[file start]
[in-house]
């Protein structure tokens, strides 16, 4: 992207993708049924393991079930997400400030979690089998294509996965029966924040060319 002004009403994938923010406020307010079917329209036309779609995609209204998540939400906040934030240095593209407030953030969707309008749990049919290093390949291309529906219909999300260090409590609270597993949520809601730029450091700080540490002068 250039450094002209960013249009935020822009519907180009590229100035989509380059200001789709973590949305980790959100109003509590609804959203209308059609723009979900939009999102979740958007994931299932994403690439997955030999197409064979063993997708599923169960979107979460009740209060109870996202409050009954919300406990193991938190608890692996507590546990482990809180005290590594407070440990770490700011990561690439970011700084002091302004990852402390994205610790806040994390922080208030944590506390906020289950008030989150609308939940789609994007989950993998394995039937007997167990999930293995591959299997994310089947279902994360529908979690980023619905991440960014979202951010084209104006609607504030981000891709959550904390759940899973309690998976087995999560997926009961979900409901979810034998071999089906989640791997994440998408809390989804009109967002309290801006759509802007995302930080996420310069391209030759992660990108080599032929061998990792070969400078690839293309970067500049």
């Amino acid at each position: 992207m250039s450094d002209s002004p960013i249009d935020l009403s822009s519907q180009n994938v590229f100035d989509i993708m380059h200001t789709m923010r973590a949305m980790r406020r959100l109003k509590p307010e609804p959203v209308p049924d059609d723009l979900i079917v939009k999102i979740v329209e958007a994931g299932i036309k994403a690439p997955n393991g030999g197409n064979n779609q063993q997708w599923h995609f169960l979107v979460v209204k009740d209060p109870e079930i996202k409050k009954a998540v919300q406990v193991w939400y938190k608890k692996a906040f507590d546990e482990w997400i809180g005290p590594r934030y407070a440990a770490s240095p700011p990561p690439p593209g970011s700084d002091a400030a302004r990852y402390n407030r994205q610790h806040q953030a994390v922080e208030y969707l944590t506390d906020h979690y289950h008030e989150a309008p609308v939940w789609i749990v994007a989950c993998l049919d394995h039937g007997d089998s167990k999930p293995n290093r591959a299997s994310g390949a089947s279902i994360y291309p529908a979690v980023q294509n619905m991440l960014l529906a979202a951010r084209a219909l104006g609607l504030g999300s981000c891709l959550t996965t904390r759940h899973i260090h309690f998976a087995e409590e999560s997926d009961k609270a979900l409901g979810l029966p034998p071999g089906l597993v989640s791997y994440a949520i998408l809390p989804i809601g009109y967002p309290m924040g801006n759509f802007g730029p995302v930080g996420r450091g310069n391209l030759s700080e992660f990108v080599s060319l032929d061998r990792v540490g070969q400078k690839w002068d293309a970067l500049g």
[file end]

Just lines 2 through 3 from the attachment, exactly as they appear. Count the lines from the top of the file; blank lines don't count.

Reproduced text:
């Protein structure tokens, strides 16, 4: 992207993708049924393991079930997400400030979690089998294509996965029966924040060319 002004009403994938923010406020307010079917329209036309779609995609209204998540939400906040934030240095593209407030953030969707309008749990049919290093390949291309529906219909999300260090409590609270597993949520809601730029450091700080540490002068 250039450094002209960013249009935020822009519907180009590229100035989509380059200001789709973590949305980790959100109003509590609804959203209308059609723009979900939009999102979740958007994931299932994403690439997955030999197409064979063993997708599923169960979107979460009740209060109870996202409050009954919300406990193991938190608890692996507590546990482990809180005290590594407070440990770490700011990561690439970011700084002091302004990852402390994205610790806040994390922080208030944590506390906020289950008030989150609308939940789609994007989950993998394995039937007997167990999930293995591959299997994310089947279902994360529908979690980023619905991440960014979202951010084209104006609607504030981000891709959550904390759940899973309690998976087995999560997926009961979900409901979810034998071999089906989640791997994440998408809390989804009109967002309290801006759509802007995302930080996420310069391209030759992660990108080599032929061998990792070969400078690839293309970067500049």
């Amino acid at each position: 992207m250039s450094d002209s002004p960013i249009d935020l009403s822009s519907q180009n994938v590229f100035d989509i993708m380059h200001t789709m923010r973590a949305m980790r406020r959100l109003k509590p307010e609804p959203v209308p049924d059609d723009l979900i079917v939009k999102i979740v329209e958007a994931g299932i036309k994403a690439p997955n393991g030999g197409n064979n779609q063993q997708w599923h995609f169960l979107v979460v209204k009740d209060p109870e079930i996202k409050k009954a998540v919300q406990v193991w939400y938190k608890k692996a906040f507590d546990e482990w997400i809180g005290p590594r934030y407070a440990a770490s240095p700011p990561p690439p593209g970011s700084d002091a400030a302004r990852y402390n407030r994205q610790h806040q953030a994390v922080e208030y969707l944590t506390d906020h979690y289950h008030e989150a309008p609308v939940w789609i749990v994007a989950c993998l049919d394995h039937g007997d089998s167990k999930p293995n290093r591959a299997s994310g390949a089947s279902i994360y291309p529908a979690v980023q294509n619905m991440l960014l529906a979202a951010r084209a219909l104006g609607l504030g999300s981000c891709l959550t996965t904390r759940h899973i260090h309690f998976a087995e409590e999560s997926d009961k609270a979900l409901g979810l029966p034998p071999g089906l597993v989640s791997y994440a949520i998408l809390p989804i809601g009109y967002p309290m924040g801006n759509f802007g730029p995302v930080g996420r450091g310069n391209l030759s700080e992660f990108v080599s060319l032929d061998r990792v540490g070969q400078k690839w002068d293309a970067l500049g």